Protect your barriers! This means mucus membranes. According to Ayurveda, the ancient traditional healing system from India, Fall and Winter are times of kapha-vata disorders, where congestion and stagnation can build up. For our sinuses, this is bad news, as it’s a common entry point for cold bugs to invade and set up shop. Keeping them flushed out can reduce congestion tendency as well as flush out debris, viral particles and toxins
Sinuses – For this, I recommend to all my patients to buy a neti pot, or sinus irrigation cup. These can be found online or at health food stores. Simply fill the cup with pure, slightly warm water, and add a couple pinches of sea salt. Then occlude one side of your nose with the nozzle, tilt your head forward and to the side, breathe out your mouth, and tip the cup so that the contents start flowing into the nasal cavity and come out the other side of your nose. Do this for about 1/2 of the pot, then repeat for the other side. It can be repeated several times a day for severe nasal congestion. It’s easy, cheap, and effective for sinus health and clearing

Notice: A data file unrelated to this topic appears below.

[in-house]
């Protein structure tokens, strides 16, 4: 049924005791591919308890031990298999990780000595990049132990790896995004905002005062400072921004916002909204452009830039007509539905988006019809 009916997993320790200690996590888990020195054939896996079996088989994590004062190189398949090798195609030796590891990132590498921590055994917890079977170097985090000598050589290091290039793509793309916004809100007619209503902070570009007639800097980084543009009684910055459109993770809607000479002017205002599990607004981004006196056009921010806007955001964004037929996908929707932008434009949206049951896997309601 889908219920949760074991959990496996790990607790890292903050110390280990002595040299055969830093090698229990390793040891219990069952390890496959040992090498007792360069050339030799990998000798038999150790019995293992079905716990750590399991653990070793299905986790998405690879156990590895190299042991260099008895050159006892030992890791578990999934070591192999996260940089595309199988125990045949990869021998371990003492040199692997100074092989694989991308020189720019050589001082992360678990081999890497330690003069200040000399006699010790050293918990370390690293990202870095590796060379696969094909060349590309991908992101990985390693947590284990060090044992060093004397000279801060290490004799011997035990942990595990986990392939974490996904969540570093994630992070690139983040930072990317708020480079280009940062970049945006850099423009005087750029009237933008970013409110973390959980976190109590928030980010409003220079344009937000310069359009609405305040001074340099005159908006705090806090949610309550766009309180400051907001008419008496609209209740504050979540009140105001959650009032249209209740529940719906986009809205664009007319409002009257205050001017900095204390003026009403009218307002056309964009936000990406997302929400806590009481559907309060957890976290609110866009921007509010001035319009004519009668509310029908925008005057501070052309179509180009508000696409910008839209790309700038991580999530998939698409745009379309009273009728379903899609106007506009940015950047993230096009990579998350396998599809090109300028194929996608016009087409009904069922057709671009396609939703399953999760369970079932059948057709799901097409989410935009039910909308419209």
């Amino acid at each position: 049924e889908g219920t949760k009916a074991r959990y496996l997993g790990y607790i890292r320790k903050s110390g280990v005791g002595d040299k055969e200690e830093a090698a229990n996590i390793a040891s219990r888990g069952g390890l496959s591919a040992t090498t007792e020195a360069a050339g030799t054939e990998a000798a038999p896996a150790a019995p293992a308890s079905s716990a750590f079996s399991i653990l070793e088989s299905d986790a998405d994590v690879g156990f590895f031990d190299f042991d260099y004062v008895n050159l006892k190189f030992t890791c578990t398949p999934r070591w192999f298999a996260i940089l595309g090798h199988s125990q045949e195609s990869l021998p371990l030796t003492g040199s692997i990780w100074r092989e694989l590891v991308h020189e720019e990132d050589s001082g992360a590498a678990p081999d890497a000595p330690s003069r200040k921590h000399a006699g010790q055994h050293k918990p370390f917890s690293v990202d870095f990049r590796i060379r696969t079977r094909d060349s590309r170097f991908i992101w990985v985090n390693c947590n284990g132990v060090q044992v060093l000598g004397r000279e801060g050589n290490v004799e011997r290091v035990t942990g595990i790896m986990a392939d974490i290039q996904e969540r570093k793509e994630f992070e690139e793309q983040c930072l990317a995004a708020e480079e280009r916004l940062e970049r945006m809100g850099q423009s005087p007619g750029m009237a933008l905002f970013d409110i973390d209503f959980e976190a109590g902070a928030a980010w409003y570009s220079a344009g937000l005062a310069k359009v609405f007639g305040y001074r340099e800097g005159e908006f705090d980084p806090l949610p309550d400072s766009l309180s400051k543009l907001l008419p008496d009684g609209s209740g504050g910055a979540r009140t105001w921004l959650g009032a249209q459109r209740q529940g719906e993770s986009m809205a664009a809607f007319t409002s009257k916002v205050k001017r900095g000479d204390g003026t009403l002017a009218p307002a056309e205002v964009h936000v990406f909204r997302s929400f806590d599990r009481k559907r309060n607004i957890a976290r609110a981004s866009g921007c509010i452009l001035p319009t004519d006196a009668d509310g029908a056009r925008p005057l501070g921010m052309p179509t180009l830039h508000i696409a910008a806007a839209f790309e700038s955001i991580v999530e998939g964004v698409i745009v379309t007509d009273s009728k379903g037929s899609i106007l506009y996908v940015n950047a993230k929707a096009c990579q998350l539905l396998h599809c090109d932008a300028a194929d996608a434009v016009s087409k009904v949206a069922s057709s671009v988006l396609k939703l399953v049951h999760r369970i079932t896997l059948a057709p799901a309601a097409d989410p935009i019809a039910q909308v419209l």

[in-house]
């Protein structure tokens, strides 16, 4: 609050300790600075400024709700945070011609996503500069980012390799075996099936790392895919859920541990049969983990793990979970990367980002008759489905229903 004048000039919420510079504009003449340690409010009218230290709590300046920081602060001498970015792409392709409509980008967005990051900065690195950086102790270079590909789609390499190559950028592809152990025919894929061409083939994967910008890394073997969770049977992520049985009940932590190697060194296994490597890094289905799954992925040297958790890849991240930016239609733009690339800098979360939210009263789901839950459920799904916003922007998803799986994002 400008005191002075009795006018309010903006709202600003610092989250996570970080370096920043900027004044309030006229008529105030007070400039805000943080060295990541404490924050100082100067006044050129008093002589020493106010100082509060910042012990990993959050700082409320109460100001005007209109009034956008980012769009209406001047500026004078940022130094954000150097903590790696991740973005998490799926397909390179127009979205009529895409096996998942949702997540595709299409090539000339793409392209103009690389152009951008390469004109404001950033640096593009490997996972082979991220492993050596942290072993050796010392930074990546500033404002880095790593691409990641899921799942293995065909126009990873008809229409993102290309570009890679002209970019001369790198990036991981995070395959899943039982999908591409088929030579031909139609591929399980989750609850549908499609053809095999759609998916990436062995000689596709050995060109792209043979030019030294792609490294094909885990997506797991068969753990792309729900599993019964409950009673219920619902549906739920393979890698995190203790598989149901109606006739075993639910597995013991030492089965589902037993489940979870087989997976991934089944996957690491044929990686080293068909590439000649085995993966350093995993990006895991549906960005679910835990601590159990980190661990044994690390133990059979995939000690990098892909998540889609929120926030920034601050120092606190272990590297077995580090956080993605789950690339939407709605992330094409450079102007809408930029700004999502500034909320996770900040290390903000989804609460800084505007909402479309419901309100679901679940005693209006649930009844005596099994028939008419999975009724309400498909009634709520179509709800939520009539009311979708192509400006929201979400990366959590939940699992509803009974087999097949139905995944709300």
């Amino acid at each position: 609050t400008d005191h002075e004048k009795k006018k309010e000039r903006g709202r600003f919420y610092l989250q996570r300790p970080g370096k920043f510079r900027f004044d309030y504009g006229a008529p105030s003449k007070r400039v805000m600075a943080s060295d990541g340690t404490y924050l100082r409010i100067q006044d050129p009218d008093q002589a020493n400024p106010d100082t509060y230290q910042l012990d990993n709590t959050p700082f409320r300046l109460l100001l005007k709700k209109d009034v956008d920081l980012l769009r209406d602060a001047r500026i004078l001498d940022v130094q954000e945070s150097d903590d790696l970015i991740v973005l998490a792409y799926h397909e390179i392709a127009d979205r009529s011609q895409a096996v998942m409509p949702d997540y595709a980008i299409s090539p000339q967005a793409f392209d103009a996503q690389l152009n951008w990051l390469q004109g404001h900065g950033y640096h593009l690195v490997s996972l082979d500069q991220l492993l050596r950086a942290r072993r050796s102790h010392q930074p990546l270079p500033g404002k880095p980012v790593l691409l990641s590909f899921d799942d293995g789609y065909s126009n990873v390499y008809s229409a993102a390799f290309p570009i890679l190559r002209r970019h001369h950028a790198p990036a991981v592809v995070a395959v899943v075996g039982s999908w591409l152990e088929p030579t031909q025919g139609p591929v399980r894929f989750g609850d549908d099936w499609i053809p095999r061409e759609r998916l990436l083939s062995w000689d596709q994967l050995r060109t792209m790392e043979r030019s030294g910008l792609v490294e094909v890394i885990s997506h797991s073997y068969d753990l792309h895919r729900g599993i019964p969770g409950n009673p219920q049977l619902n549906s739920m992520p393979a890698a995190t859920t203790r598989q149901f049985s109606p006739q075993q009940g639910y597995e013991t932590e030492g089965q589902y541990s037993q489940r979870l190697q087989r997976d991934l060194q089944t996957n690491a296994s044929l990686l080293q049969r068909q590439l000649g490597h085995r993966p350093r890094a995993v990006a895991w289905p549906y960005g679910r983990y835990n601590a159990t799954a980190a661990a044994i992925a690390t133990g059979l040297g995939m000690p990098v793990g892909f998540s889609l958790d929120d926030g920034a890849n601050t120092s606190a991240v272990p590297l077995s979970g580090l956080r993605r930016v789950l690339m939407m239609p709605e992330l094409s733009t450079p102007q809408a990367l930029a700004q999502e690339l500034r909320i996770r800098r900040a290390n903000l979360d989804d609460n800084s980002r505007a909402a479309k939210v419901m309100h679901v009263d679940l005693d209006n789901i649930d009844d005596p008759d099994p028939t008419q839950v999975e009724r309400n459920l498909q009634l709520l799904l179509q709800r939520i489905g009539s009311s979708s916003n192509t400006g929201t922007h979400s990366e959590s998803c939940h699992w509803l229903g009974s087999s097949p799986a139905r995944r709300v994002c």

Respiratory – I often suggest a cool-mist diffuser to be run in your bedroom at night while sleeping. Place essential oils into the provided water reservoir in most diffusers. My favorites for chest congestion are lavender, pine and eucalyptus. Add some oregano or thyme if there’s any sign of possible infection. (Note: do not use instead of seeking medical advice!) A good mix is 5-10 drops of these oils into the reservoir. Most oils can be purchased at any local health food store, or on our website’s Virtual Pharmacy. A great diffuser that I suggest on our pharmacy is made by NOW, called the Ultrasonic Real Bamboo Diffuser (code: N75215).